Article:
I have been going through articles since last night regarding initrd and all of them invariable mention some version of this taken from:
In a nutshell, when your bootloader (GRUB?) loads your Linux kernel, it is of course the kernel's job to finish the boot process. But to do so, it might require particular drivers to be able to work with, say, hardware RAID controllers, or a network, and so on. And depending on where those critically important drivers are, the kernel might not have the ability to load them; hence, the creation of a preliminary root file system that would contain just enough in the way of loadable modules to give the kernel access to the rest of the hardware.
But my question is: well boot loader is passing the kernel initrd, why won't it pass it the whole file system instead? Why this dual process?Intern_MSFT
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Facebook is hiring another Linux kernel engineer to join its growing kernel team. The goal for the new employee will be to make "the Linux kernel network stack to rival or exceed that of FreeBSD" and carry out other improvements to the Linux network stack.
A new preview version of Manjaro 0.8.11, a Linux distribution based on well-tested snapshots of the Arch Linux repositories and 100% compatible with Arch, has been released for the Xfce, Openbox, KDE, and NET flavors.
PCLinuxOS comes with many flavors, but the default is actually KDE. The developers also make a few other versions, like KDE MiniMe, LXDE, or FullMonty, but this is the main one downloaded by most users.
The distribution actually follows a rolling release model, which means that new major features and other changes are introduced regularly through the update channel. Every month, the download ISOs are regenerated with the new update, but if you already have the operating system installed you only have to update it regularly.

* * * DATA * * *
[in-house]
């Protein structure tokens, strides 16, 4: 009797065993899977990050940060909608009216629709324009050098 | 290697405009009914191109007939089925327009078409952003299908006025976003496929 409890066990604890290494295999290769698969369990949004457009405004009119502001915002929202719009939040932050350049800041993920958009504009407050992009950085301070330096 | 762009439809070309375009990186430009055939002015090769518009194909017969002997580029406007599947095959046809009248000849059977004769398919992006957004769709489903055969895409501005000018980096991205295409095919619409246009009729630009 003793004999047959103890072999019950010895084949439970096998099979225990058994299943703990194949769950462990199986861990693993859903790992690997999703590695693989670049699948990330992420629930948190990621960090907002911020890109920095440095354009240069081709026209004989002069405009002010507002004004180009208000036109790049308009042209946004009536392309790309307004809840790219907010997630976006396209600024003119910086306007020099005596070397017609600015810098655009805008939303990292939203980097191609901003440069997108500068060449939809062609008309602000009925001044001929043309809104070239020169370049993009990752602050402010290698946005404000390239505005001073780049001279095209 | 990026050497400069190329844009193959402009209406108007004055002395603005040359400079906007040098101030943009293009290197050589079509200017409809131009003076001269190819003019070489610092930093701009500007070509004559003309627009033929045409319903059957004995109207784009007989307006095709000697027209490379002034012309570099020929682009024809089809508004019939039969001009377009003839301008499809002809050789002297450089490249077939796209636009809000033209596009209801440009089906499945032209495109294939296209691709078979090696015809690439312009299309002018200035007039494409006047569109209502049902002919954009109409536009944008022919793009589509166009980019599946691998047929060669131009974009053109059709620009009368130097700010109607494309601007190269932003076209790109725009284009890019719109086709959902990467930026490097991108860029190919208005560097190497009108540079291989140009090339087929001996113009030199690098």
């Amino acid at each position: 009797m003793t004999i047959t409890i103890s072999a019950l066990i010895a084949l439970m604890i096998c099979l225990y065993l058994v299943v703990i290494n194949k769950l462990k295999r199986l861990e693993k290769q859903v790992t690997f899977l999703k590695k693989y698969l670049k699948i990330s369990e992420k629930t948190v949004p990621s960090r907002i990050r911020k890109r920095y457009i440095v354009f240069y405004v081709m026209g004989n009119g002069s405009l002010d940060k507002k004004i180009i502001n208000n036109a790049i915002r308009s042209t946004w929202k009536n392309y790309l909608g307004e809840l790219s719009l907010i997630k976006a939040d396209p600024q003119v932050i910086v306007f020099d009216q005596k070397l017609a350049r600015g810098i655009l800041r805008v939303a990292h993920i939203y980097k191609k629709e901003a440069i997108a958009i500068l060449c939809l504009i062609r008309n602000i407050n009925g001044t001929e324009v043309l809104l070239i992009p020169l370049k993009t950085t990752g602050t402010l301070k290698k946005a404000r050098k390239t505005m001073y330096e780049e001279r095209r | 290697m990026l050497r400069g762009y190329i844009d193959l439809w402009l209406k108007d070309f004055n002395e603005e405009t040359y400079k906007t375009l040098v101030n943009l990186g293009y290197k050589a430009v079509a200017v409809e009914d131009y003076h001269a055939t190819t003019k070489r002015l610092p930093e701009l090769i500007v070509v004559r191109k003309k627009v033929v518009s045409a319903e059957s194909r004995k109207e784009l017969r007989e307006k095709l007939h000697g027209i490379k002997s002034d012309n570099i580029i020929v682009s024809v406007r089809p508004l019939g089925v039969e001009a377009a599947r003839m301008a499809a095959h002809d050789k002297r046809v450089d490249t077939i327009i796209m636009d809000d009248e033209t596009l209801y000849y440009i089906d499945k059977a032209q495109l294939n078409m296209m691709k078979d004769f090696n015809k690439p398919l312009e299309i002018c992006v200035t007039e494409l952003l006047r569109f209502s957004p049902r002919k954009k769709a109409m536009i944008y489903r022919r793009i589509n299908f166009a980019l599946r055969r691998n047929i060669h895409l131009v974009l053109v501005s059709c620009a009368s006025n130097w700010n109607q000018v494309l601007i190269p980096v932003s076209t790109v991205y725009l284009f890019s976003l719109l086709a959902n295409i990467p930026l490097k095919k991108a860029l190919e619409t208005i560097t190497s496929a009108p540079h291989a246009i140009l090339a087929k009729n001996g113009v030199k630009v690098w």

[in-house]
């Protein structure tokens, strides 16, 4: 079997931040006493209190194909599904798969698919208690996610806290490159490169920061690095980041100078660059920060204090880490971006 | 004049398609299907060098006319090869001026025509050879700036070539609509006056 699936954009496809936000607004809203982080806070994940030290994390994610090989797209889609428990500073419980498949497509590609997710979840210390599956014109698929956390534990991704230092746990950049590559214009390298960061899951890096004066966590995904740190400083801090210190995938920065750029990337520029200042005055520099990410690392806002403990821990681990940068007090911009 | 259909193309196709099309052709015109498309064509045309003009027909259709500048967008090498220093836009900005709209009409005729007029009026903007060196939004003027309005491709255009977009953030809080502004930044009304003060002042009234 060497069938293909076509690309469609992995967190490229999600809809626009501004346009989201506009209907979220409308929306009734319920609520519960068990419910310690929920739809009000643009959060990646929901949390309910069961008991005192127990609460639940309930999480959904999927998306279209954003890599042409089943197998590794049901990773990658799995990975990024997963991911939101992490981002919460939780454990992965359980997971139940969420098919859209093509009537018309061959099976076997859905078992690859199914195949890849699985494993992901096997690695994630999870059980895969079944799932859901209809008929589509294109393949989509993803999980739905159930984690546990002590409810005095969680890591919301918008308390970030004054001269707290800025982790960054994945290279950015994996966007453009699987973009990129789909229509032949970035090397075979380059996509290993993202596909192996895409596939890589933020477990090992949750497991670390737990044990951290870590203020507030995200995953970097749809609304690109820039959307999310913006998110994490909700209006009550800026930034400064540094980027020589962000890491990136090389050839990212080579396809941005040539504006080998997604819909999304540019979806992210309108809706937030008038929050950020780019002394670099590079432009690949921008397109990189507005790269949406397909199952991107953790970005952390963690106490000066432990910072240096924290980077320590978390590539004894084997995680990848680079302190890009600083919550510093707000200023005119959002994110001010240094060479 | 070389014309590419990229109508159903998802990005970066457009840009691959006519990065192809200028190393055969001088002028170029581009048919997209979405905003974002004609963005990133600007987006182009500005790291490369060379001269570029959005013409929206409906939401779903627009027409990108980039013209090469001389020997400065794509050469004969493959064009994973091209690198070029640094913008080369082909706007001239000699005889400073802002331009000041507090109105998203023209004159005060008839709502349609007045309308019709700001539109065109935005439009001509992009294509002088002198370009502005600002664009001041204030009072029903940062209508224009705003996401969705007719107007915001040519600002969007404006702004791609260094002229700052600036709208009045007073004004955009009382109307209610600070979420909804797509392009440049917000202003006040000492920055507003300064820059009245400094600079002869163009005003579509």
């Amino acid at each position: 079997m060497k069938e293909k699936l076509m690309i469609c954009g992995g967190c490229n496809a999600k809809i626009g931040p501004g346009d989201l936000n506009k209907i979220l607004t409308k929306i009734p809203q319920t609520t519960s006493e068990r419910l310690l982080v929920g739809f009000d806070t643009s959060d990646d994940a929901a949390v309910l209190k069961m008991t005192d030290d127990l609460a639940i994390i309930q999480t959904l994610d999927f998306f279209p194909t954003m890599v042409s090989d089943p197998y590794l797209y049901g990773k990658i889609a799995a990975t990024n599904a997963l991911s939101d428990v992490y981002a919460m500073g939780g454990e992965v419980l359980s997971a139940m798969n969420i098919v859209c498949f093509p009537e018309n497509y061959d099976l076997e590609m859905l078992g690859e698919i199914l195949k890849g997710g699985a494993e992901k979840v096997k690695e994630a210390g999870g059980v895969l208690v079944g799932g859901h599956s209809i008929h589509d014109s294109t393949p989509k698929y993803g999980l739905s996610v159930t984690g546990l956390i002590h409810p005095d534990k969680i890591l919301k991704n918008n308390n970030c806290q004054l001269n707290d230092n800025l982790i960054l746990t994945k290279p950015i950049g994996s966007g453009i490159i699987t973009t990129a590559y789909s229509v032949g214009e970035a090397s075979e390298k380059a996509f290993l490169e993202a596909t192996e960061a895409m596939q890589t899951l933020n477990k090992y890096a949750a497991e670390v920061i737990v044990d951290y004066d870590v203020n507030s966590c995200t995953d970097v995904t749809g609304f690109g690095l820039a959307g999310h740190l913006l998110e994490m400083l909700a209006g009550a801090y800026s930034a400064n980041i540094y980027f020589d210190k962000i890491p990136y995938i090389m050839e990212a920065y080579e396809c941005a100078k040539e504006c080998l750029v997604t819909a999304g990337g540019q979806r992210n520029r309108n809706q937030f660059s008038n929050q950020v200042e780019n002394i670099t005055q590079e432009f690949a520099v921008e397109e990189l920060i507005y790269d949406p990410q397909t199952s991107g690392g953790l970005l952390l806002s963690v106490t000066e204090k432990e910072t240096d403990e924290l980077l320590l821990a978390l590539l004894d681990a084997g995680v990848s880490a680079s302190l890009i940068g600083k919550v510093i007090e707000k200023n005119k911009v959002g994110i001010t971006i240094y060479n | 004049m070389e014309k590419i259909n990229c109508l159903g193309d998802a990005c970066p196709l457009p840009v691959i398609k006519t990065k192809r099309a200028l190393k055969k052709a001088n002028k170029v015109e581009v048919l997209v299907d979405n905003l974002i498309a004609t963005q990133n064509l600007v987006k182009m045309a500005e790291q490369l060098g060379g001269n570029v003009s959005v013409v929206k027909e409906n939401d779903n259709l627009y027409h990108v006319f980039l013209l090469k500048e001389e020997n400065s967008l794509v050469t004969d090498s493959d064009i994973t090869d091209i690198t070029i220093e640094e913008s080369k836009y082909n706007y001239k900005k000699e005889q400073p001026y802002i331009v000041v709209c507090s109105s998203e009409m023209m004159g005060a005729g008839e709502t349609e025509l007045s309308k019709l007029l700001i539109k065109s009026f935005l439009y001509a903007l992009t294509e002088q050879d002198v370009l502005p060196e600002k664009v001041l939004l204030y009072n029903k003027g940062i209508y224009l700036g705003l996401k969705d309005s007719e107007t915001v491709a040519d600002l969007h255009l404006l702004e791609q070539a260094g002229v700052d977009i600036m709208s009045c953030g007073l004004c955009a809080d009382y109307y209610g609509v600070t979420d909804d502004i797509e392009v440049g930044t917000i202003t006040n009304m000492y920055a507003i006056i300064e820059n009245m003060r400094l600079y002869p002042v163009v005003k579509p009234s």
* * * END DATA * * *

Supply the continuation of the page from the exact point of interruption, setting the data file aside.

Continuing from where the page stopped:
KDE has today made the first update to KDE Frameworks 5. Frameworks are our addon libraries for Qt applications which provide numberous useful features using peer reviewed APIs and regular monthly updates. This release has 60 different frameworks adding features from Zip file support to Audio file previews, for a full list see KDE's Qt library archive website Inqlude. In this release KAuth gets a backend so you can again add features which require root access, KWallet gets a migration system from its KDELibs 4 version and support has been added for AppStream files.
We have ~35 linux servers, all sending out emails directly using sendmail.
I would like to create 2 new servers, and use them as a smarthost / relay host so all email will be send from the same two ip's instead of 35 different ip's.
Also i would like redundancy on this.. if one of the new mail servers goes offline, the other will just take over.
My questions are:
- Is it possible in sendmail to specify two smarthosts/relay hosts.
- If i specify two smarthosts/relay hosts, will it load balance? round robin?
- If one of the mail servers go offline, will sendmail be smart enough to try the other one before just dropping the email?
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When we were building towards 5.0, we made the choice to focus all the effort on the core, and not release plasma-addons. It would have been simply too much work and quality of the core would have suffered.
The intention was to start bringing them back from 5.1, which will be in approximately 2 months from now.
The amount of stuff in plasma addons is huge.